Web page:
> > Behalf Of Christopher Erickson
> > Sent: Thursday, August 27, 2009 10:53 AM
> > To: WISPA General List
> > Subject: Re: [WISPA] solar site
> > 
> > I have designed a fair number of off-grid radio sites and in general,
> > I have come up with a few additional guidelines.
> > 
> > 1. Have enough battery capacity to run for 7 days with zero charging.
> > This will give you a window of response time if the charging system
> > suffers a failure (or theft/vandalism) or there is an extended
> > episode of inclement weather.
> > 
> > 2. Avoid as many power conversions as possible.
> > 
> > 3. Avoid any equipment that has a built-in cooling fan.
> > 
> > 4. 48 volt power systems are more efficient than 24 volt power systems
> > are more efficient than 12 volt power systems.
> > 
> > 5. Avoid inverters and equipment that is 120VAC only.
> > 
> > 6. Don't forget to consider environmental issues and projected
> > temperature extremes.
> > 
> > "My advice is always free and worth every penny!"
> > 
> > -Christopher Erickson
> > Network Design Engineer
> > 5432 E. Northern Lights Blvd., Suite 529
> > Anchorage, AK 99508
> > N61?11.710' W149?46.723'
> > 
> > 
> > 
> > > -----Original Message-----
> > > From: wireless-boun...@wispa.org [mailto:wireless-boun...@wispa.org]on
> > > Behalf Of Mike
> > > Sent: Thursday, August 27, 2009 10:35 AM
> > > To: WISPA General List
> > > Subject: Re: [WISPA] solar site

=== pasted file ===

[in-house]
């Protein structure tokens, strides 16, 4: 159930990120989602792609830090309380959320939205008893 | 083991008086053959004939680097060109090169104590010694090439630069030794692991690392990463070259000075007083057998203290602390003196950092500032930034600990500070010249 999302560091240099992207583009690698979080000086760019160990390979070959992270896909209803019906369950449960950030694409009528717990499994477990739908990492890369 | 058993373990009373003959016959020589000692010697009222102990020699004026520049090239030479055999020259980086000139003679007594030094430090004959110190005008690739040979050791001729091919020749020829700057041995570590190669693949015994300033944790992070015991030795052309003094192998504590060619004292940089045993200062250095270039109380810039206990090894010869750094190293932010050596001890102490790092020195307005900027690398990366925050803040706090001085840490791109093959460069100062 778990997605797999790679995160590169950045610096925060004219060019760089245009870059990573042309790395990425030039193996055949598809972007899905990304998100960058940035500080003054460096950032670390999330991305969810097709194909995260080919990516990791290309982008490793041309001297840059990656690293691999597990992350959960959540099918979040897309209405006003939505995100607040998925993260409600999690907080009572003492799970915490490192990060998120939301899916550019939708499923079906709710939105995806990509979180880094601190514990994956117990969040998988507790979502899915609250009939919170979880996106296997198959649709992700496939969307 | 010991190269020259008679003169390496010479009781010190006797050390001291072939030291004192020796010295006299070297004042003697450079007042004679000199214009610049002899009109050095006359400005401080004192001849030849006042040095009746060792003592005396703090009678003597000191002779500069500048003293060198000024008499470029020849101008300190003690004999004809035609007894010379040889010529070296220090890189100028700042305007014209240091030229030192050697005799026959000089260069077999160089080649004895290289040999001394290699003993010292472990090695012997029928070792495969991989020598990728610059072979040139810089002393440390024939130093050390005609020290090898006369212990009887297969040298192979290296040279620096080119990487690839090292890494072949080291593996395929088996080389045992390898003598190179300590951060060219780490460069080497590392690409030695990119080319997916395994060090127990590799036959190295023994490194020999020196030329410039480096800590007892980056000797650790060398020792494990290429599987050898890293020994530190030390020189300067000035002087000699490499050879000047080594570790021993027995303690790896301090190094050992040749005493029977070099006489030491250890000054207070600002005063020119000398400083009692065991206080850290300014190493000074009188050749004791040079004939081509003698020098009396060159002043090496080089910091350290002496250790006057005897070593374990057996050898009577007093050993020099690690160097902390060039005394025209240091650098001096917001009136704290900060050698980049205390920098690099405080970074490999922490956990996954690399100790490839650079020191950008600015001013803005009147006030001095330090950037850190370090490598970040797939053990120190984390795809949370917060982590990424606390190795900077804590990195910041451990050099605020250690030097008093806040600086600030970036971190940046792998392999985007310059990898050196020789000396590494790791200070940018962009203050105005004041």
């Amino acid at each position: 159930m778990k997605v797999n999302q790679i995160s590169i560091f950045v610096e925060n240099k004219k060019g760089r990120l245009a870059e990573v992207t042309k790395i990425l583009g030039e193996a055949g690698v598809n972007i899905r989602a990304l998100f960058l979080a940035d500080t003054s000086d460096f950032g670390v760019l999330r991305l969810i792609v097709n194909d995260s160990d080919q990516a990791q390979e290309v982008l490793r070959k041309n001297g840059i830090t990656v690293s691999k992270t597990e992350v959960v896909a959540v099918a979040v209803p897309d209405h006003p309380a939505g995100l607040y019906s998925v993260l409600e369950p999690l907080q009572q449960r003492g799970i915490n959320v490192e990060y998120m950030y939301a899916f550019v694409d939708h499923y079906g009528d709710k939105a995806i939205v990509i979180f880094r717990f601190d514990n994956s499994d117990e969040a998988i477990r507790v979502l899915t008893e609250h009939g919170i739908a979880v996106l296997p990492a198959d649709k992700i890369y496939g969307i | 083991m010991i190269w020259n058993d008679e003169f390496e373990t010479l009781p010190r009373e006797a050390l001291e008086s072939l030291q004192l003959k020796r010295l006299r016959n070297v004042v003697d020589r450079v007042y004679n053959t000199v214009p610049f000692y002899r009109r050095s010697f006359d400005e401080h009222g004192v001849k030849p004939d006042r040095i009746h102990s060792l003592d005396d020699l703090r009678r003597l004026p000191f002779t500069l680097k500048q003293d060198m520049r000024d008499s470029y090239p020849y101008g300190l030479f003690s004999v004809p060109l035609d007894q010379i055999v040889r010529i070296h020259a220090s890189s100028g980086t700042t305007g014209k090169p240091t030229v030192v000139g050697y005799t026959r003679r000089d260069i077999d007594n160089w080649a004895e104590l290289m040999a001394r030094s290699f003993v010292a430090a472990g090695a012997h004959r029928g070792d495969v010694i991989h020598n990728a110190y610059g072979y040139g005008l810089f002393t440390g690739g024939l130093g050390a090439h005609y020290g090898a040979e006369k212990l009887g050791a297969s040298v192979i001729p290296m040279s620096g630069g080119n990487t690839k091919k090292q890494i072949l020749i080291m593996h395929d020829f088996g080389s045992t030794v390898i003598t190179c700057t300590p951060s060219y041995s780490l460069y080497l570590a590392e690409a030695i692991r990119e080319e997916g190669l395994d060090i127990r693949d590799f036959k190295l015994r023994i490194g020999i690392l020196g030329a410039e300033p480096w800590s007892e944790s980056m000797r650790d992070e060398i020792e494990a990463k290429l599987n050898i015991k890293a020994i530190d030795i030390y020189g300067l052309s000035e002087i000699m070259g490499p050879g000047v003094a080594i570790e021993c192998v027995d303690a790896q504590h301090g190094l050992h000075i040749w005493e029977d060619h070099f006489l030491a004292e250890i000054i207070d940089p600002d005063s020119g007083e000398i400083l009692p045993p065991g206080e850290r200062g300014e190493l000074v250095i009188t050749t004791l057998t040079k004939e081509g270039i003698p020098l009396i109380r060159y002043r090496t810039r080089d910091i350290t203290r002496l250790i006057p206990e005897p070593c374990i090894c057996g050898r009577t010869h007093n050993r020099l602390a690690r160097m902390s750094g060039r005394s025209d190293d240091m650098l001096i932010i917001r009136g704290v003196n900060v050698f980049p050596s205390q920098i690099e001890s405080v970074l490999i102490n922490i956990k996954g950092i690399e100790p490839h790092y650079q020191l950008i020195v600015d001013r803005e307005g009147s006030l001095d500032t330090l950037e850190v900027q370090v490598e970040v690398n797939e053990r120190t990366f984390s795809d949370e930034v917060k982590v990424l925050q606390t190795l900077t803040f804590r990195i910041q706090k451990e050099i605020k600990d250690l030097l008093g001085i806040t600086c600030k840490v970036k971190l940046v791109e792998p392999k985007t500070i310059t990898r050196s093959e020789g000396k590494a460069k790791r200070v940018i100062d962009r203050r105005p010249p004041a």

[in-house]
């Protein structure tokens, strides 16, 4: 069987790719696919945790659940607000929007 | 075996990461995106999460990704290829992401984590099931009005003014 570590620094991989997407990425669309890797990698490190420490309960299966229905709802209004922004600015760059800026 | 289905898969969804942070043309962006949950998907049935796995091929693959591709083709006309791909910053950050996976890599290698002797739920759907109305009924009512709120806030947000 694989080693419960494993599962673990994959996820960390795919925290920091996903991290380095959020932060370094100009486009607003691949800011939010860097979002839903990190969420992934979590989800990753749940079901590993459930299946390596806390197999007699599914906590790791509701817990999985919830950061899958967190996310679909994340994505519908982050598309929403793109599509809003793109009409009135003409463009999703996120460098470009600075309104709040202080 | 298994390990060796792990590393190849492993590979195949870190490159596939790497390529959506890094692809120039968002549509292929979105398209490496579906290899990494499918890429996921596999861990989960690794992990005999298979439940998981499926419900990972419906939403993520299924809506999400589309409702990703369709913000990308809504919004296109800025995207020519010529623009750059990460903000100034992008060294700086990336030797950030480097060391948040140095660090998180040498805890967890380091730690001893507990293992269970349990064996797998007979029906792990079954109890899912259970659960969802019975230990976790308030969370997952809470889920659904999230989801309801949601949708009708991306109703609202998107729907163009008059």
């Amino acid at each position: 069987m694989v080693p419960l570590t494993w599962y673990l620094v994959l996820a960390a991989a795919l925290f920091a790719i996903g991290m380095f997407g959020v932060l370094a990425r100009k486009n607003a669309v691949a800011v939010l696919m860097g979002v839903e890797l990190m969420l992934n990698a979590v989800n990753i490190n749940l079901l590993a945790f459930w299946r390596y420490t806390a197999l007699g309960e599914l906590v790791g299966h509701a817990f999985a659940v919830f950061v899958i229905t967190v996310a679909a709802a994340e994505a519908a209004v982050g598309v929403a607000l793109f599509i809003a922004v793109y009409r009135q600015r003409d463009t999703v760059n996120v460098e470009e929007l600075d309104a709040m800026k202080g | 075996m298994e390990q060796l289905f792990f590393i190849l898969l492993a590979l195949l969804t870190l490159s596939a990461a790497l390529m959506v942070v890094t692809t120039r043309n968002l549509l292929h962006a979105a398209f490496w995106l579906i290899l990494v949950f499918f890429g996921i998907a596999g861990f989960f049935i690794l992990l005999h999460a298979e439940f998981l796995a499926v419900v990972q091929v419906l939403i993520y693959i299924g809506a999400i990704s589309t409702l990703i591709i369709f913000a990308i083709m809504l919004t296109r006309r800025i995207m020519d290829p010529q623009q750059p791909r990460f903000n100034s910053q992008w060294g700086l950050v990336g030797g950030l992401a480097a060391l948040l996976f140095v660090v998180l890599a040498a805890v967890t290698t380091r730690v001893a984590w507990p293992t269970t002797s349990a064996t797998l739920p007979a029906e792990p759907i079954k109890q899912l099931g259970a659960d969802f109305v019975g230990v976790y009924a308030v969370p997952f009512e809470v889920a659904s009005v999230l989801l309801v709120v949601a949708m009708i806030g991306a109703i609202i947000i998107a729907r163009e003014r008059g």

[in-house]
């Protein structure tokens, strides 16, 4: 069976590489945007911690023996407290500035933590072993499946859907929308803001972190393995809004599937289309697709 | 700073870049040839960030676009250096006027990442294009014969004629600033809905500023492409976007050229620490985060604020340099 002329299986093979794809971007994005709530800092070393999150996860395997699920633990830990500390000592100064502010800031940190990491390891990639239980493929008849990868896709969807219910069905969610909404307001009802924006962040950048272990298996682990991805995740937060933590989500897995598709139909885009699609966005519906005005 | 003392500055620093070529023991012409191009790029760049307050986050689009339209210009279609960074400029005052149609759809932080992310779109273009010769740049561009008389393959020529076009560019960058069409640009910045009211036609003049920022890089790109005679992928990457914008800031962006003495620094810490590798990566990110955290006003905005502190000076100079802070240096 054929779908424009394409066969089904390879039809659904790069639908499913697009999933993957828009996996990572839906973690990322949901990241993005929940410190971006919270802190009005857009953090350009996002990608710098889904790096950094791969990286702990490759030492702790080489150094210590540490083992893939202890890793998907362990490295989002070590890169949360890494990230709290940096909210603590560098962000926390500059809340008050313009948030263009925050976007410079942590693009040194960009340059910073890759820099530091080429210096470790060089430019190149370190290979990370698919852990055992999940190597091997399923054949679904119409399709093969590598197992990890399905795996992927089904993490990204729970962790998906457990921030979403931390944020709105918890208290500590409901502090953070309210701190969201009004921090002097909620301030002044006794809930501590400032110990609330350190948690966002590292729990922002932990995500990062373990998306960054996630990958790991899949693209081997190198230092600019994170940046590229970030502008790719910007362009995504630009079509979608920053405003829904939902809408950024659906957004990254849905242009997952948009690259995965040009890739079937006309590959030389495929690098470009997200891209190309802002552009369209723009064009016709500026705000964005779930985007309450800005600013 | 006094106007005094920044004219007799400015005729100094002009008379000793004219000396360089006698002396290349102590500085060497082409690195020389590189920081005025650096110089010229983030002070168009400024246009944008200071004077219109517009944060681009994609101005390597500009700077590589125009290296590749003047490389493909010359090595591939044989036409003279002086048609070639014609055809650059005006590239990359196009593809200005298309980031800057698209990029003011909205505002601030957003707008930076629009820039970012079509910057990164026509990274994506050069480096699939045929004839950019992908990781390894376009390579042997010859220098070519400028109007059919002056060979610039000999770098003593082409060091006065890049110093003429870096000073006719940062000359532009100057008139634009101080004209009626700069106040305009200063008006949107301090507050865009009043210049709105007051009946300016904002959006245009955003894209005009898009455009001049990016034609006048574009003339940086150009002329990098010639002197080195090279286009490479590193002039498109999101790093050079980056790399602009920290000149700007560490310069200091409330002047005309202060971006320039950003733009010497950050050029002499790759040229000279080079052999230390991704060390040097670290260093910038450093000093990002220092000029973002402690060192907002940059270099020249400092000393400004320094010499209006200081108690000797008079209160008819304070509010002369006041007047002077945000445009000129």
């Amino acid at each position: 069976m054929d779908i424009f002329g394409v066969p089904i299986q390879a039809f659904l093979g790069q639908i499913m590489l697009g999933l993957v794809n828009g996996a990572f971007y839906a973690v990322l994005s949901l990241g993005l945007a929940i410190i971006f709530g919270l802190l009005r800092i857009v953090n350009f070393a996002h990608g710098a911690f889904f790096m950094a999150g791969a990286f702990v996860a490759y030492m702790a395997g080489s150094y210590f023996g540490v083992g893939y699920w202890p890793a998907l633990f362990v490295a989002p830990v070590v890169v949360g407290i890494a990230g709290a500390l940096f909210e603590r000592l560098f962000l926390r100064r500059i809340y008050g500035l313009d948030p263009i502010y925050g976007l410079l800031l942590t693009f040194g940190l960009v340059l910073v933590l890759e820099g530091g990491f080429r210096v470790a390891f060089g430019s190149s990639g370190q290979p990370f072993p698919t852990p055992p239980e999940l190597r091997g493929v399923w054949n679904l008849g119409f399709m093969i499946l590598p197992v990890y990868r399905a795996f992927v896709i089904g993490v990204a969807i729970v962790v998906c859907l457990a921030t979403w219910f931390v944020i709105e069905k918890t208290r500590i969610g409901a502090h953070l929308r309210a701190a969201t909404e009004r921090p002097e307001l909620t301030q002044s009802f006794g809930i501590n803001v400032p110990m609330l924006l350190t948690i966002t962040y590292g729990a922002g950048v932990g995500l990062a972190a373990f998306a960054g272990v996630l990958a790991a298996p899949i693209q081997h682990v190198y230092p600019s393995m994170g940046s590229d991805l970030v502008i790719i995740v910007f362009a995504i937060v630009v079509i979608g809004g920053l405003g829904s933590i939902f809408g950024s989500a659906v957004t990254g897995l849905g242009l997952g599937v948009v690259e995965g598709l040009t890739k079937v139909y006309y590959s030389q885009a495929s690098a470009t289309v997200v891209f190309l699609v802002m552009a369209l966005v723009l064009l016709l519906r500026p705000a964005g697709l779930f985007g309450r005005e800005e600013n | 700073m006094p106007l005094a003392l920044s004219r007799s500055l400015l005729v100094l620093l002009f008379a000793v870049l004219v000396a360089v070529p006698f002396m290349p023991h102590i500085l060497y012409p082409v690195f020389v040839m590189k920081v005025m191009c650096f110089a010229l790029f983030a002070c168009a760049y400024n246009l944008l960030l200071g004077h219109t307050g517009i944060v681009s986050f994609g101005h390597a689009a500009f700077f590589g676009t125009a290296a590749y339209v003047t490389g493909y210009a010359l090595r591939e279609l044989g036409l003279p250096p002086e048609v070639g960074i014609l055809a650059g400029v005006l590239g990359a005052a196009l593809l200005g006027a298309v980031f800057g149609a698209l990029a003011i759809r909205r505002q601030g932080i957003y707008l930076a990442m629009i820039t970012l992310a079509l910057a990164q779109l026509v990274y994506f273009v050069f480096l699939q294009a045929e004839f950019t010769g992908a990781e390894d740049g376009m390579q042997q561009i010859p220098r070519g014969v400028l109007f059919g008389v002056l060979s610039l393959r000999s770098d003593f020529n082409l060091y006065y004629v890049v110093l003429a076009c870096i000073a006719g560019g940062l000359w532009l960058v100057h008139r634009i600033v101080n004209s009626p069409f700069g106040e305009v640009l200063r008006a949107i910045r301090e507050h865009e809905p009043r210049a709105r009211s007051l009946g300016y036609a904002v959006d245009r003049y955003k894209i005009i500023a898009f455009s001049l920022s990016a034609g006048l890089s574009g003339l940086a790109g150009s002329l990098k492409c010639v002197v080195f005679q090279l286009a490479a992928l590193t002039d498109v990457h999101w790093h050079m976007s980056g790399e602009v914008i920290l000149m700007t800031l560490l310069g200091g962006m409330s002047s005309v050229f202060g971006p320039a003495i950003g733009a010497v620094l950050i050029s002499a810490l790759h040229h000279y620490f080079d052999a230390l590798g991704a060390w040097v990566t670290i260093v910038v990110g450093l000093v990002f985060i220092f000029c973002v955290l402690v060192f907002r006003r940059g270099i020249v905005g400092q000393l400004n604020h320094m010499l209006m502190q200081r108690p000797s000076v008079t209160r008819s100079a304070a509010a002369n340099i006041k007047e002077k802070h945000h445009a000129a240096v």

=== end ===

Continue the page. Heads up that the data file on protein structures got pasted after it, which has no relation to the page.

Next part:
> > > 
> > > 
> > > Instead of talking 33.3 days and 24 hours of sun, let's just take an 
> > > average day.
> > > 
> > > At optimal output, and for the sake of argument, let's say our 60W 
> > > rated panels only produce 45W; optimally. Let's lob off 12% of that 
> > > to satisfy the naysayers and devil's advocates, and to account for 
> > > inefficiencies.  We have a power output of close enough to 40W.
> > > 
> > > Not all can do it, but for the short run repeater, and with two 
> > > radios, let's say we run it at 12V, while loosing less heat at the 
> > > voltage regulator on the radio.  Since we're rounding numbers, we'll 
> > > call that 3.3A.  The radios require .8A.  During optimal conditions, 
> > > there are 2.5A free to charge the battery.  On our average day, we 
> > > have 6 hours of optimal sun, maybe more, maybe less. We have gained 
> > > 15AH of charge to send to our battery.  For 3 more hours of the day 
> > > we will receive less than optimal output -- 2.5A, for another gain of 
> > > 5.1AH.  We now have 20.1AH more than we need to run the radios.  We 
> > > will get another hour of diminished 1A or less output but will not 
> > > consider that here.
> > > 
> > > So, during our 24 hours, we are either generating enough, or excess 
> > > for 9 hours.  We have to store power for the 15 hours where our 
> > > system is not generating power.  We have to provide 12AH for dark 
> > > time.  We have already generated an excess of 20.1AH.  We can provide 
> > > 8.11AH on our average day to keep our battery charged.
> > > 
> > > If the 12V storage battery is capable of 800AH, and it is topped off 
> > > with our system it CAN keep the repeater going for 41 days.  If you 
> > > monitor battery condition, you should be able to see a net loss 
> > > coming way before it shuts down the repeater.
> > > 
> > > Assumptions:
> > > We are using efficient radios capable of running at 12V or 
> > > less.  Let's say both are Atheros based Deliberant radios.
> > > The CAT5 run to our radios is insignificant, and not some 200' run.
> > > Hams, geeks and wisp owners are cut from similar cloth.
> > > 
> > > Mike
> > > 
> > > 
> > > 
> > >